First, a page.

Both of my grandmothers grew up in the humbled of circumstances one could imagine, yet carried to their last moment a fascination with moving parts. My paternal one used to find ways of fixing discarded electrical appliances and was in awe the first time she got to play on a Vic 20 and the Sega Genesis and its Altered Beast became one of her fascinations. She passed very suddenly with a full mind and body open to these new ideas that were beyond her most vivid childhood imaginings.
My maternal granny wanted a computer despite never having typed because she was bored and wanted to expand her intellect. She was a poor farm kid who never got to attend high school but had a documented IQ exceeding 165 at 80 years of age. The thing was with this longer lived grandmother was she was losing her eyesight and it deeply disturbed her. Granny Annie didn't dig the idea of being a sick old lady nor being a burden, so she pulled her own plug and went for a nap 4 years ago and died with a peaceful smile. While I was sad to come home from work and close her eyes, I know she's watching this from the great beyond with eyes like a youngster.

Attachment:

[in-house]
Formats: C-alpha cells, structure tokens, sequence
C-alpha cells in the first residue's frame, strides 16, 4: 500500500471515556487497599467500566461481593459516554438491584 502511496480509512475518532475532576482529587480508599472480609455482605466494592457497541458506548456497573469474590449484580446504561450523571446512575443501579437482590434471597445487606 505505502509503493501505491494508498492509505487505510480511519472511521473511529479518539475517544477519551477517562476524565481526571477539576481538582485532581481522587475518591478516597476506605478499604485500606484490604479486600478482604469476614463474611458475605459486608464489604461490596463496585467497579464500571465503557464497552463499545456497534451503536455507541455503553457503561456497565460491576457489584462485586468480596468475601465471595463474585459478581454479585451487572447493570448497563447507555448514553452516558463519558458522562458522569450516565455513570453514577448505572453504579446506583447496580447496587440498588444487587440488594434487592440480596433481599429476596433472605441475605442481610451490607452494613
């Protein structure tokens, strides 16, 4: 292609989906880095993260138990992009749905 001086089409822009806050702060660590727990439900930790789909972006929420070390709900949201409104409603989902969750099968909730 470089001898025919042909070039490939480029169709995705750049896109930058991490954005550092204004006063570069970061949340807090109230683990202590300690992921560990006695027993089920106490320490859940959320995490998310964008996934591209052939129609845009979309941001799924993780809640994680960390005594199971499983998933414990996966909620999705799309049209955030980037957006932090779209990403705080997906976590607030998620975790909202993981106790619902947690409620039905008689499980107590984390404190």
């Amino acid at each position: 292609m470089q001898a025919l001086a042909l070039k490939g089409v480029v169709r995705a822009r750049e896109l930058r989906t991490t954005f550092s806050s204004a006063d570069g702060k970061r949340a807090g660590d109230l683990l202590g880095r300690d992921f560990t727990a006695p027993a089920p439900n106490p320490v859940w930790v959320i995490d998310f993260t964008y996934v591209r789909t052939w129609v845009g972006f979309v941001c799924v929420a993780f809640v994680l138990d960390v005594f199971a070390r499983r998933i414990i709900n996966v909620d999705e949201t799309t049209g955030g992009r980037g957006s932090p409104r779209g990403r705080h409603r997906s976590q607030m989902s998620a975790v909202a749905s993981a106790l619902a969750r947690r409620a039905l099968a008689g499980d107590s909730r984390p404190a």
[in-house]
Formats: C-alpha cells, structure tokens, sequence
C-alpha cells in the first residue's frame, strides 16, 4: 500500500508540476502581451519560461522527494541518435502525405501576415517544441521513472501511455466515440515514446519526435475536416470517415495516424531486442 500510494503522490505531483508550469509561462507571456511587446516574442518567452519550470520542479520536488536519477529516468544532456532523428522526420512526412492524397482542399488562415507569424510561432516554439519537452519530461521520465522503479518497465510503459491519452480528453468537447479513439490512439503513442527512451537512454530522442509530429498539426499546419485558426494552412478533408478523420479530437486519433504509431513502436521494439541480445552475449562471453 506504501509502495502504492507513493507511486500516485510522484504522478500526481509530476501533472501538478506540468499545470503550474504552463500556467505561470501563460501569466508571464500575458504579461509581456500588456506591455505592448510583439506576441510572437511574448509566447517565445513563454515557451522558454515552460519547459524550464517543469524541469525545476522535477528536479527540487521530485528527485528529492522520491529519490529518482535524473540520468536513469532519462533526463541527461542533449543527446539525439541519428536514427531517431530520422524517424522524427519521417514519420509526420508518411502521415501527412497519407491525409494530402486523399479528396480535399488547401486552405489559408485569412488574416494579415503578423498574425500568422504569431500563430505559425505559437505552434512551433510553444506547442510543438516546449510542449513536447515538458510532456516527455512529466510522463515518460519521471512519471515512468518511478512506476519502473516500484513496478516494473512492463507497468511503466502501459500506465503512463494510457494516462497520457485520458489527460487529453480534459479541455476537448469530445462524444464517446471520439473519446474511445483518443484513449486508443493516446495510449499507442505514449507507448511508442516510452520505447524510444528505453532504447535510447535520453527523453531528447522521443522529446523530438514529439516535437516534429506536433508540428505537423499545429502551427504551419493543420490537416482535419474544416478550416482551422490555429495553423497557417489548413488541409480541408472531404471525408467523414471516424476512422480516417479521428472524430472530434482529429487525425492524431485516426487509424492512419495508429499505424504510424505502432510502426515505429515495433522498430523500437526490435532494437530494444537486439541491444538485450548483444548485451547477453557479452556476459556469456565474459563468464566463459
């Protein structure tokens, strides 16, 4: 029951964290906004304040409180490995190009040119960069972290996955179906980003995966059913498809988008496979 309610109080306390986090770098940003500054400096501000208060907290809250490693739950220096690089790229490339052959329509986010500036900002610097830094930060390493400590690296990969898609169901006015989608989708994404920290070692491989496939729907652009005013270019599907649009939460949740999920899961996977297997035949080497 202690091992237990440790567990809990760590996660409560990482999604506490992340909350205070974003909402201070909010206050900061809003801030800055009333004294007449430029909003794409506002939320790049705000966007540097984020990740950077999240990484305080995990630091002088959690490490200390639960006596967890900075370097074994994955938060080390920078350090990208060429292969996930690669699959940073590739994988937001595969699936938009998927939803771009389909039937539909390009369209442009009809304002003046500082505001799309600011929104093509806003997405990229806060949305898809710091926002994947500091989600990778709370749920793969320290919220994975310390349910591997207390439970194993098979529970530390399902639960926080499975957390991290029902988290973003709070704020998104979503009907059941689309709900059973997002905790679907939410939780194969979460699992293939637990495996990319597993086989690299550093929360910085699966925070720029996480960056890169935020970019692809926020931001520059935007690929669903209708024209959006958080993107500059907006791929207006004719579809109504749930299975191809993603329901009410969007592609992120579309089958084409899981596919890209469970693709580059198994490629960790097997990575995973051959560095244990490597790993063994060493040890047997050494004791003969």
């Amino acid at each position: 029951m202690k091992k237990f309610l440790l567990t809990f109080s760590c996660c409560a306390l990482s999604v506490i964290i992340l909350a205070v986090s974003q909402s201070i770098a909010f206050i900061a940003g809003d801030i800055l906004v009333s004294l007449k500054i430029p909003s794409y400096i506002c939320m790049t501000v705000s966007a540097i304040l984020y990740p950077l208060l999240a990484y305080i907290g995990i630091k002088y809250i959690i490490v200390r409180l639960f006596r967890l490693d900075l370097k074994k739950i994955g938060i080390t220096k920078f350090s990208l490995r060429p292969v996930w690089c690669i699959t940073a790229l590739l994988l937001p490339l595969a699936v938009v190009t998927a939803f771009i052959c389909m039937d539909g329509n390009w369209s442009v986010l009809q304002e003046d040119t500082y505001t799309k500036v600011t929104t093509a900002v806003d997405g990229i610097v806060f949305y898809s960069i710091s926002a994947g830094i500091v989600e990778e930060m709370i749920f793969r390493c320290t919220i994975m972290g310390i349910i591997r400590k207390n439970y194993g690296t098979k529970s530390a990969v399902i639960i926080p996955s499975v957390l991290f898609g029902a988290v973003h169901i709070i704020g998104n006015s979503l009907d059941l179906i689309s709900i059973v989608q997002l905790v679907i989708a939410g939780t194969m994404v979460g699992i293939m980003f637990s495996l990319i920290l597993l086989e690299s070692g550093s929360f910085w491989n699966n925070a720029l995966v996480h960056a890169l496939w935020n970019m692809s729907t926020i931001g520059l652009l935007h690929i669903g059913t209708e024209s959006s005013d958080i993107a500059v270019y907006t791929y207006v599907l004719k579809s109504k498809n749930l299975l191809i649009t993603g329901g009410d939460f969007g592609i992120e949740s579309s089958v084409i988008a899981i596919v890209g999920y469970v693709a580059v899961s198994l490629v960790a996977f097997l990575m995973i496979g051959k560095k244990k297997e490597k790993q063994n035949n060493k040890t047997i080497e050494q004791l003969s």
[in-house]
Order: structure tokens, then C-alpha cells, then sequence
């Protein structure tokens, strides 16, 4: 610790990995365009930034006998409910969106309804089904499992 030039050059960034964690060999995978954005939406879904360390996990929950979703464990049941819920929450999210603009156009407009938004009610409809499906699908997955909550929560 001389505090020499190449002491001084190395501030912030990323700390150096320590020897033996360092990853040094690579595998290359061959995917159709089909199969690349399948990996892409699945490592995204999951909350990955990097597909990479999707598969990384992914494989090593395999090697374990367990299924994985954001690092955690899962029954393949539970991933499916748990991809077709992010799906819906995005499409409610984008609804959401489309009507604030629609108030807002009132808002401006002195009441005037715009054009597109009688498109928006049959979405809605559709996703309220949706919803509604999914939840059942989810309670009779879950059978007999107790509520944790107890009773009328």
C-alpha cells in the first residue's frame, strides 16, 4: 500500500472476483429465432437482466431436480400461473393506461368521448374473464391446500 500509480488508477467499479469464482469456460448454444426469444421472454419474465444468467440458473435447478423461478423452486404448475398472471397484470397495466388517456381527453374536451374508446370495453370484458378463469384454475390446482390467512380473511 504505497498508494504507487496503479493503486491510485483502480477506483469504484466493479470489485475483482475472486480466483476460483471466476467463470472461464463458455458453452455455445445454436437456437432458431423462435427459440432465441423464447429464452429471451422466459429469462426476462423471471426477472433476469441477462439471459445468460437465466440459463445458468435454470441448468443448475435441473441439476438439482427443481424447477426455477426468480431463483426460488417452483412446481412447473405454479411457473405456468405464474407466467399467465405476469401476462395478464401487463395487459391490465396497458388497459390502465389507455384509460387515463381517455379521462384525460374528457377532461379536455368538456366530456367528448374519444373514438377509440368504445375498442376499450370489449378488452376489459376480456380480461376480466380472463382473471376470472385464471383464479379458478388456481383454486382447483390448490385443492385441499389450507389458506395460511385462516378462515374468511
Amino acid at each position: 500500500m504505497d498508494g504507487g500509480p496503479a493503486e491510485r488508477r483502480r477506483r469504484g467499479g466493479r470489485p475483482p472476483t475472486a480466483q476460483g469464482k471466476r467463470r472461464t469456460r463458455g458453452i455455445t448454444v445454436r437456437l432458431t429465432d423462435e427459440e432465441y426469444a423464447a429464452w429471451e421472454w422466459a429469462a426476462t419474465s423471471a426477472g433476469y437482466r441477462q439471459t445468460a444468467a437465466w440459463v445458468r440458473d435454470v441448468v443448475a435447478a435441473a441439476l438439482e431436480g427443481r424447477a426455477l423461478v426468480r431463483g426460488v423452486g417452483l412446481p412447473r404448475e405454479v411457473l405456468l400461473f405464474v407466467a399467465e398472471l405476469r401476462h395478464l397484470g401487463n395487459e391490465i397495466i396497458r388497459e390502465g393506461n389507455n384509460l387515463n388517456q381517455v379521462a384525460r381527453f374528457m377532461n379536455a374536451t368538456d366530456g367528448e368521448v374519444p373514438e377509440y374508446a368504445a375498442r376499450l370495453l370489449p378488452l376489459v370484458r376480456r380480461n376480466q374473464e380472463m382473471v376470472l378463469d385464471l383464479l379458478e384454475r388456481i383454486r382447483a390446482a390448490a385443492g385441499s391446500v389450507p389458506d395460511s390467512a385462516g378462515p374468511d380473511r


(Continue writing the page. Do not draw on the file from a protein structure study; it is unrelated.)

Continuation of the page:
The great-grammo you are watching has the same degree of blindness that my grandmother had and has been able to reintroduce her writing to the world because of the funky backlighting that new tablet computers offer. You best watch and then buy one for your matriarch. The body may age, but a well-tuned mind never dies. Since this video came out, Virginia has now become a whiz and has read and written several works.
So grammos in the sky, I'm raising a humble glass on your behalf to one of your peers.